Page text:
Plan the perfect garden with our interactive tool →

How to Plant Oklahoma Redbud Trees

redbud branch image by Carbonbrain from

The Oklahoma redbud tree (Cercis reniformis) is a small ornamental tree that grows to 20 feet tall. It produces a multitude of pink, red or magenta blooms in the spring before the leaves appear. The redbud is the state tree of Oklahoma and is used as a landscape tree throughout the state. Redbud trees are related to peas, or legumes, and like peas have the ability to capture nitrogen from the air and store it in their roots. Therefore, the Oklahoma redbud needs little or no fertilization when grown in its native habitat. The leaves of the Oklahoma redbud tree are shinier and thicker than the leaves of common eastern redbud.

Select a planting site in the landscape that receives full to partial sun. A location that gets full sun until midafternoon is best because redbud trees begin to show stress in late summer if they are exposed to the hottest afternoon sun. Redbud trees can be spaced according to the landscaping style. They can be planted as close together as 6 feet if planted en masse. However, if you want each tree to grow into its true form, space the trees at least 15 feet apart.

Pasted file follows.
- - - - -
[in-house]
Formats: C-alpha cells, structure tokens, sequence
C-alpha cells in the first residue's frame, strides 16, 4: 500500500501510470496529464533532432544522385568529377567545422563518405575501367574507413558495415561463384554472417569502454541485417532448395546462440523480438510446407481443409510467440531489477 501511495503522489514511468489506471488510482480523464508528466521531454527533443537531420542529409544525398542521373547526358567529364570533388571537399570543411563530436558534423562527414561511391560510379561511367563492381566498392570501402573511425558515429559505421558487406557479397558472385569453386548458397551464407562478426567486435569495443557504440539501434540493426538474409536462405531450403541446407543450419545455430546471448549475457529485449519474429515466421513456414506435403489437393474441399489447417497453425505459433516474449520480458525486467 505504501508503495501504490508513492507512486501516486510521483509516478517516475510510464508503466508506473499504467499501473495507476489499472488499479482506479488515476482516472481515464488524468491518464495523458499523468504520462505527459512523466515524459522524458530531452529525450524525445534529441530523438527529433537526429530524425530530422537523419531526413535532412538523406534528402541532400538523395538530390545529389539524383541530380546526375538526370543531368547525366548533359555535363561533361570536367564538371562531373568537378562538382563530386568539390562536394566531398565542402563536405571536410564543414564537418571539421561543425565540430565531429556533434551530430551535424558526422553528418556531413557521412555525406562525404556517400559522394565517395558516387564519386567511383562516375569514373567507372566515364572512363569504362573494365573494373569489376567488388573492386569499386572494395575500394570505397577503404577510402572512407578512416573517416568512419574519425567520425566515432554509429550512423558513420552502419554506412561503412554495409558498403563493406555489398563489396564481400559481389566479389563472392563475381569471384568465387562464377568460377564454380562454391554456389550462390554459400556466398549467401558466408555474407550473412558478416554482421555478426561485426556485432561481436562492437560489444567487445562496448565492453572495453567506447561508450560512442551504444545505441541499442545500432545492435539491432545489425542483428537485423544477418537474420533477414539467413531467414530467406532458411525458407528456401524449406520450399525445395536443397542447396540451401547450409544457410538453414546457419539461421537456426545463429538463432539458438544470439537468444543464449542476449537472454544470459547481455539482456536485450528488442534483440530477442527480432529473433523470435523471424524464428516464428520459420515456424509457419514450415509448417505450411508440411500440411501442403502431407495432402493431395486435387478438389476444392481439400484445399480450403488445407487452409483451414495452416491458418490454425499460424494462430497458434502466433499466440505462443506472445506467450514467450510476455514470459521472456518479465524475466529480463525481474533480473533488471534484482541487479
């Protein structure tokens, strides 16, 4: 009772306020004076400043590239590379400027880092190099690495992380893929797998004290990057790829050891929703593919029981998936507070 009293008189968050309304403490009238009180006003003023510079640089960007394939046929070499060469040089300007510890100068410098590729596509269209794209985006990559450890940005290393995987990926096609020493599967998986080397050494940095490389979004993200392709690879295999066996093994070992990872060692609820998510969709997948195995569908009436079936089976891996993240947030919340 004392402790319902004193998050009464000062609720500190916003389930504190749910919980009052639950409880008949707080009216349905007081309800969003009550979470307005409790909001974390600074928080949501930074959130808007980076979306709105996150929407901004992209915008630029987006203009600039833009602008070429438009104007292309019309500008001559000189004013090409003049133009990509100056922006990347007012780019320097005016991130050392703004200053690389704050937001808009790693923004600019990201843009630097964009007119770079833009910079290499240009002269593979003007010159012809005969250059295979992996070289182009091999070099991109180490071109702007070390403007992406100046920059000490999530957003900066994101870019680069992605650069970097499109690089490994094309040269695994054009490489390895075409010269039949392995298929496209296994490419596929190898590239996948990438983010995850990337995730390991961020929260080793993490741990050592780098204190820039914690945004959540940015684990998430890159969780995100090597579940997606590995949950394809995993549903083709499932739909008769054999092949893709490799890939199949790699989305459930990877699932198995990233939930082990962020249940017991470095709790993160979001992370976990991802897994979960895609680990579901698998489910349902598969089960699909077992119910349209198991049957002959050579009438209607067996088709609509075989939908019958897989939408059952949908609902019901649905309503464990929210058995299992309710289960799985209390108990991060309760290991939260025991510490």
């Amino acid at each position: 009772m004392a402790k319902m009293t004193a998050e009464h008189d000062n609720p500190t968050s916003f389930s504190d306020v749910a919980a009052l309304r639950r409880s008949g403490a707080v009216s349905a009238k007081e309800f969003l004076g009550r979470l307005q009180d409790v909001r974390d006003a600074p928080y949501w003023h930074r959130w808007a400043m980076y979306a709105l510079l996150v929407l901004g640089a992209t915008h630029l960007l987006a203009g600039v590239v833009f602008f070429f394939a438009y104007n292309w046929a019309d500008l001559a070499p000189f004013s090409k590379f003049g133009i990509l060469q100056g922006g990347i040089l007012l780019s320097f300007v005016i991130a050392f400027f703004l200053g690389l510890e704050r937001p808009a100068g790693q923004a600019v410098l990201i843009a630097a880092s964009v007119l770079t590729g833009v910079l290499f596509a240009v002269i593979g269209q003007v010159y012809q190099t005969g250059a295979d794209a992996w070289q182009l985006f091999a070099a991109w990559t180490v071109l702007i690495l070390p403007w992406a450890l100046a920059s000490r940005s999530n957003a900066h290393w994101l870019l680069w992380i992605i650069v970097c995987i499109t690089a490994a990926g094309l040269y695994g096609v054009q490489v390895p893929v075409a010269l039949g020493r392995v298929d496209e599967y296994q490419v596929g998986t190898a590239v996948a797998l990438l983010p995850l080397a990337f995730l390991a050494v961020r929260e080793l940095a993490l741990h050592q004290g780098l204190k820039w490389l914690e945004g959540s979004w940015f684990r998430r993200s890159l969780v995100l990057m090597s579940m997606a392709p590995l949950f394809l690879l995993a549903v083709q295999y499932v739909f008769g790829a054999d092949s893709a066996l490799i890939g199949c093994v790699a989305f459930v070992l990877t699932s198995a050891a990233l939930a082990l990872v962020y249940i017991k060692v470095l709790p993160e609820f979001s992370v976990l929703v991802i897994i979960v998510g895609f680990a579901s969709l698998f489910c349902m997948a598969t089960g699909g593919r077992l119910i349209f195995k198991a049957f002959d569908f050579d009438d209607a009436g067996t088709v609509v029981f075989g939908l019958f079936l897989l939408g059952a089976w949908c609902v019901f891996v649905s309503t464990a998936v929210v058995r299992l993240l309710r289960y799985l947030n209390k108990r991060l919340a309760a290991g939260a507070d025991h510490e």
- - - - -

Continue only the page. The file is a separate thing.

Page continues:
Dig a hole, using the shovel, that is deep enough for each tree to be planted at the same depth it was previously planted or is planted in the container. If planting a bare root tree that does not have a container, look for the soil line at the base of the trunk. Plant the tree deep enough that the soil in the new hole is at the same line.

Dig the hole so that it is three times the width of the root base of the tree you are planting. This breaks up the soil and gives the root system the ability to quickly spread and not become impacted or encircled, which can eventually kill the tree.

Take each tree from its planting container and place it in its planting hole, spreading out the roots carefully. Add the same soil that was removed from the planting hole, mixing it with water as you go. By creating a mixture of water and soil, a seal is formed around the roots of the tree against air pockets that could allow the roots to dry out.

Add a 1- or 2-inch layer of mulch over the surface of the soil around the root base of each Oklahoma redbud tree. Leave a 1-inch space between the mulch layer and the trunk of the tree. This prevents any fungus or mildew problems from spreading from the mulch to the tree. Keep the area around the trees moist, but not wet, until the trees are established.

Garden Guides